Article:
Note: This entry was co-written by policymaven1 and JeffreeB

Sharp cliffs over water

Is our economy going over the brink?

Many readers of our last post about Pete Peterson’s attack on Social Security commented on a very accurate point: Social Security contributes nothing to our national debt. It is a system into which we pay; and then, eventually, it pays us. And, as we previously pointed out, the Social Security Trust Fund is in surplus. And if the Social Security Trust Fund does begin to run dry, by law, it automatically reduces benefits payments to compensate. Which raises the question: Why do Peterson and pals so badly want us to believe that in order to reduce our national deficit, we have to reduce benefits and increase eligibility age for Social Security?

Well, let’s take a look at just who exactly wants to “help” us “fix the debt.” Erskine Bowles and Alan Simpson, the budget hawks who co-chaired the Simpson-Bowles Commission at President Obama’s behest, founded the Fix the Debt campaign with a nice chunk of change from the Peter G. Peterson Foundation (which is run by Pete’s son, Michael). Fix the Debt is co-chaired and co-”steered” by an array of politicians from both sides of the aisle. At last, bipartisanship!

But there are others on the steering committee. One of these is Dave Cote, CEO of Honeywell. Cote ranked 11th on a list compiled in a recent study conducted by the Institute for Policy Studies of executives who have saved the most from the Bush tax cuts. According to the IPS, Cote’s taxable compensation for 2011 was a bit over $55 million, and he got out of paying about $2.5 million thanks to the Bush tax cuts.

Another member of the steering committee is Robert Zoellick, former Vice Chairman of Goldman Sachs. Citizens for Tax Justice reported in 2011 that Goldman Sachs claimed a $352 million Excess stock compensation deduction in 2010 and received a $123 million tax subsidy. Goldman along with 170 other companies avoided paying $2 billion in taxes from this loophole alone. And one of Goldman’s former ringleaders is now going to help us fix the debt!

Pete Peterson’s aforementioned son Michael is also on the steering committee, along with James B. Lee, Jr., vice chairman of JPMorgan Chase. And there is a sizable, ever-growing list full of other nefarious CEOs who have signed on to Fix the Debt’s CEO Fiscal Leadership Council.

This is the dream team Peterson has assembled to pull us out of this whole mess. Oddly enough, you may have noticed, the lineup looks strikingly similar to that of the team that put us in this mess in the first place.

But let’s take a moment to look at how we got here in the first place. The reality is that the current system of taxation created by Ronald Reagan and put on steroids by George W. Bush is working quite well for Peterson and his fellow oligarchs. Economist Robert Kuttner outlines the beginnings of this historic wealth transfer in our film Heist: Who Stole the American Dream?:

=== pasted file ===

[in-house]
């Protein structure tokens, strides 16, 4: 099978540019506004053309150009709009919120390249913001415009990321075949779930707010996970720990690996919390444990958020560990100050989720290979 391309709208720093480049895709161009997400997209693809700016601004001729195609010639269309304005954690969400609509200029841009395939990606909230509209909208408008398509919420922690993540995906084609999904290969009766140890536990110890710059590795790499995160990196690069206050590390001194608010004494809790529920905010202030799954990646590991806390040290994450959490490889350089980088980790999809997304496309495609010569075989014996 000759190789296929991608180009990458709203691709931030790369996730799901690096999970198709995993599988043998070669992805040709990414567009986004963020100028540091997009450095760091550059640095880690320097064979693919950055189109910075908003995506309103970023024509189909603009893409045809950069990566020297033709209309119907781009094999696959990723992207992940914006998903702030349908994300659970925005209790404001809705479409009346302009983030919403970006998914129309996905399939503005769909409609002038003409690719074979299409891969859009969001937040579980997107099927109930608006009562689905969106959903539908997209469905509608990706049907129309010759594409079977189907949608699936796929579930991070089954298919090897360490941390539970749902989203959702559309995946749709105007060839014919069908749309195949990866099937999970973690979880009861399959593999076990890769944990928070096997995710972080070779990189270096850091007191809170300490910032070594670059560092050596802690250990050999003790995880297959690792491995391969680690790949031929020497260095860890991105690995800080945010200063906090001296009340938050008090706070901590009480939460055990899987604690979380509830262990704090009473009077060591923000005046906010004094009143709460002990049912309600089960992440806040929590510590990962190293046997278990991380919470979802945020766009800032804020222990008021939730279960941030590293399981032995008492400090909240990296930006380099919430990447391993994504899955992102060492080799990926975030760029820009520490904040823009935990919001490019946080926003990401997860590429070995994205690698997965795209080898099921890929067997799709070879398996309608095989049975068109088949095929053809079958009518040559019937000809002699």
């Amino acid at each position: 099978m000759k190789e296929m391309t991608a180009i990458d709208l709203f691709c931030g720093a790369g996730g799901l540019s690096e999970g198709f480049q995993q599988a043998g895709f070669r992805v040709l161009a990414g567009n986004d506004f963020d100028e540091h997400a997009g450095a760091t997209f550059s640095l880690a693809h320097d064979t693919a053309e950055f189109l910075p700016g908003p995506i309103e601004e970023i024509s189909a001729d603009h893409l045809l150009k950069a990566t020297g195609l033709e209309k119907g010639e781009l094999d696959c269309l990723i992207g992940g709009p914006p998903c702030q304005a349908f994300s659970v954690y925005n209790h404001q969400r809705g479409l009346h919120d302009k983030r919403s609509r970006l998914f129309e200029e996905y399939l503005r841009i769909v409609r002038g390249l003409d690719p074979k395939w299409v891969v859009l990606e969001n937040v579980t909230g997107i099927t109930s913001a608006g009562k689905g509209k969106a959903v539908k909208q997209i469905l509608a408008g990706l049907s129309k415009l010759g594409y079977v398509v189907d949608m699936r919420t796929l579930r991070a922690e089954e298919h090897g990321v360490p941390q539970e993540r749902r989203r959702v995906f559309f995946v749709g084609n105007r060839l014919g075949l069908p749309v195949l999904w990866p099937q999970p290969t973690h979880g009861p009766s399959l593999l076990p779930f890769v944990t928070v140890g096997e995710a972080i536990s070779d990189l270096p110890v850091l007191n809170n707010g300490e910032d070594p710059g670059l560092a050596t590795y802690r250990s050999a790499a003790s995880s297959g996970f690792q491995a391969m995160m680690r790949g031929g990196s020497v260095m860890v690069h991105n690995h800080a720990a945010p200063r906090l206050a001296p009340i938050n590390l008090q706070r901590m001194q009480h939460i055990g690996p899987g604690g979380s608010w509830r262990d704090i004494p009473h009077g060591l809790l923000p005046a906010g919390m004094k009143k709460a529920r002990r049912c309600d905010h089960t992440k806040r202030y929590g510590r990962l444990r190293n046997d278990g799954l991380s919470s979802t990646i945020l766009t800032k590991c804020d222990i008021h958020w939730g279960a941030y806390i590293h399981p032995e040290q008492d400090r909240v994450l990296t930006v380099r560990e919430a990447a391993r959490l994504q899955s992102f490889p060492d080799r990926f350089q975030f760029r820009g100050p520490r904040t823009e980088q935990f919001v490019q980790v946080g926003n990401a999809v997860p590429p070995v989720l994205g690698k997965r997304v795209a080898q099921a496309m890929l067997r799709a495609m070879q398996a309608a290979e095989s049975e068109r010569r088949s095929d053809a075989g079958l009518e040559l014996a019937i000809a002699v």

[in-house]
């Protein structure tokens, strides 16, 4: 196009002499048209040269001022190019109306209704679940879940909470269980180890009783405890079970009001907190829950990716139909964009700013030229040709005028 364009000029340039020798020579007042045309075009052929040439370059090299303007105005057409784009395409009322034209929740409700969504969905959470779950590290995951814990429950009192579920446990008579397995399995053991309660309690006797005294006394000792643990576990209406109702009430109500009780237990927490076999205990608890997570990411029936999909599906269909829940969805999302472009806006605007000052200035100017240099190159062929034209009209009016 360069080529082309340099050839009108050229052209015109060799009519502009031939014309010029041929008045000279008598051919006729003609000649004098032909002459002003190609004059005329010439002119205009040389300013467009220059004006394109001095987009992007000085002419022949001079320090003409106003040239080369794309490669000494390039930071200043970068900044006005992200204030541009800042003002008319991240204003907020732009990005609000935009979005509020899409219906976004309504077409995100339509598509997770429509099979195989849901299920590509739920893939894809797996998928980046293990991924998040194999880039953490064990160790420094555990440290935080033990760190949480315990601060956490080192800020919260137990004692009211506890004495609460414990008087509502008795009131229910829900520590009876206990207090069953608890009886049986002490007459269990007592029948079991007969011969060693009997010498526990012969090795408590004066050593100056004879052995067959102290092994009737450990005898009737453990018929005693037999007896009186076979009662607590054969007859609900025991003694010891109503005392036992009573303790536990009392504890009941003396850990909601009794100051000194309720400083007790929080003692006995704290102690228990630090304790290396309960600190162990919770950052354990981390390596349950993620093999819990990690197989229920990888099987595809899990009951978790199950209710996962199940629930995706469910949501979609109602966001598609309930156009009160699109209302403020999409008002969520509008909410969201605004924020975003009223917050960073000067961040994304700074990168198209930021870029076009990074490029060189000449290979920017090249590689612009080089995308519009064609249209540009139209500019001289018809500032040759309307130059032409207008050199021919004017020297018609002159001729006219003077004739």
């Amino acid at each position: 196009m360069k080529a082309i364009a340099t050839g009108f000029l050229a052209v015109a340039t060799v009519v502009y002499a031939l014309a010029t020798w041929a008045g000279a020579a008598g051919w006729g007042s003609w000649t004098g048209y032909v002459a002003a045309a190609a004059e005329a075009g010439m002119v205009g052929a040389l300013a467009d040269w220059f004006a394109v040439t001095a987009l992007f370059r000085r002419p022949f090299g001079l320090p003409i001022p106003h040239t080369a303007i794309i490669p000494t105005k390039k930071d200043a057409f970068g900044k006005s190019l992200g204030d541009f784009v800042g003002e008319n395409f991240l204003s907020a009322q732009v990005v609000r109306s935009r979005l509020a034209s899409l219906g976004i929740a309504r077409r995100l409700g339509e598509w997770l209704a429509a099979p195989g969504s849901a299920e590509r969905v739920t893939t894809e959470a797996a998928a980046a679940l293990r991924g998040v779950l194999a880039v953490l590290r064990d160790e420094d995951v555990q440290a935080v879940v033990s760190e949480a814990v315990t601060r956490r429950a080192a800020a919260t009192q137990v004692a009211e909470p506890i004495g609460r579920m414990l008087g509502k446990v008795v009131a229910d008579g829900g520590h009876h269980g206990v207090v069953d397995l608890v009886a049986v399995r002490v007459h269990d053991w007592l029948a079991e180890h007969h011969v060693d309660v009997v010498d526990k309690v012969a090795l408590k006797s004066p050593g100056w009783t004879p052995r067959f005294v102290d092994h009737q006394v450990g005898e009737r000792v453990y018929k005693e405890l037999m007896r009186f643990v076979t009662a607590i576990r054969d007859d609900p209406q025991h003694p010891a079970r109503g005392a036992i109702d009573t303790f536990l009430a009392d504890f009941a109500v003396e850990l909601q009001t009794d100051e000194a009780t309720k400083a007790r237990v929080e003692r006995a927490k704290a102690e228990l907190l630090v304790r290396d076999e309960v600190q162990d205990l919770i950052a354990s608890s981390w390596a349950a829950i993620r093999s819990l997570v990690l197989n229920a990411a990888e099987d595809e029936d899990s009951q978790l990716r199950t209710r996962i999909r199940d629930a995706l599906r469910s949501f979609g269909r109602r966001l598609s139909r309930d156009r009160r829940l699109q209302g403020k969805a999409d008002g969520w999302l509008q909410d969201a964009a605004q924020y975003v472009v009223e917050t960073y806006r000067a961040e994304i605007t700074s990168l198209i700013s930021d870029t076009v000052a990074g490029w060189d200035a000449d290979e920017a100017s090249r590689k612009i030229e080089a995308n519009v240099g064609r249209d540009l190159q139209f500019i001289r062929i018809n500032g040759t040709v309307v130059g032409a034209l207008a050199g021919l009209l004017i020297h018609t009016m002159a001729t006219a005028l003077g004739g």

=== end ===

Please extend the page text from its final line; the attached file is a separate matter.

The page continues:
You had massive lobbying beginning in seventy-six, seventy-seven, seventy-eight, for cutting taxes on rich people — trickle down economics. Cut capital gains taxes, cut dividend taxes, cut income taxes, and the economy will flourish. Some of the Democrats started drinking the Kool-Aid along with the Republicans.

So in 1981 Ronald Reagan convinced Congress to pass his Economic Recovery Tax Act, which cut the top tax brackets by nearly a third but raised taxes on the middle class. What was the practical effect of this new taxation? David Cay Johnston explains in Heist:

The Washington press corps went along with the White House, calling these “revenue enhancements.” By dramatically increasing the social security tax, as recommended by Alan Greenspan to Ronald Reagan, we shifted the burden of government, so that today, seventy some percent of Americans pay a heavier share of their income in Social Security and Medicare taxes than they do in income taxes, and we pushed the burden down. At the same time at the very, very top we radically cut taxes so that the 1,000 richest men, women, and children in America face an effective total federal tax rate — social security and income taxes — of about 17 cents on the dollar, and their average income is 263 million dollars.

Let’s be very clear, Peterson and his gang are fixated on the debt because they don’t want to pay their fair share of taxes! And now, we supposedly sit on the edge of the cliff, below which yet another financial mess awaits. And Peterson and pals claim to have the solution. Sound familiar? Maintaining the Reagan-Bush tax cuts is the number one goal of today’s ultra-conservative movement that has been in control of these United States since the late 1970s.

The way to peddle it to the American people? Beat the drum of debt reduction through the mainstream media megaphone. All of this is to obscure the real truth, which is that our debt is the direct result of the severe economic downturn, the continued failure of big corporations to pay their taxes on profits sitting offshore, the huge bank bailouts (paid for by you and me), and two wars fought on credit.

Up next on the Peter G. Peterson chopping block? Your Social Security and Medicare!

Note: JeffreeB will be available for comment after publication.

This entry is also available at Huffington Post and Daily Kos.

Photo: m.prinke on Flickr under a Creative Commons Share-Alike license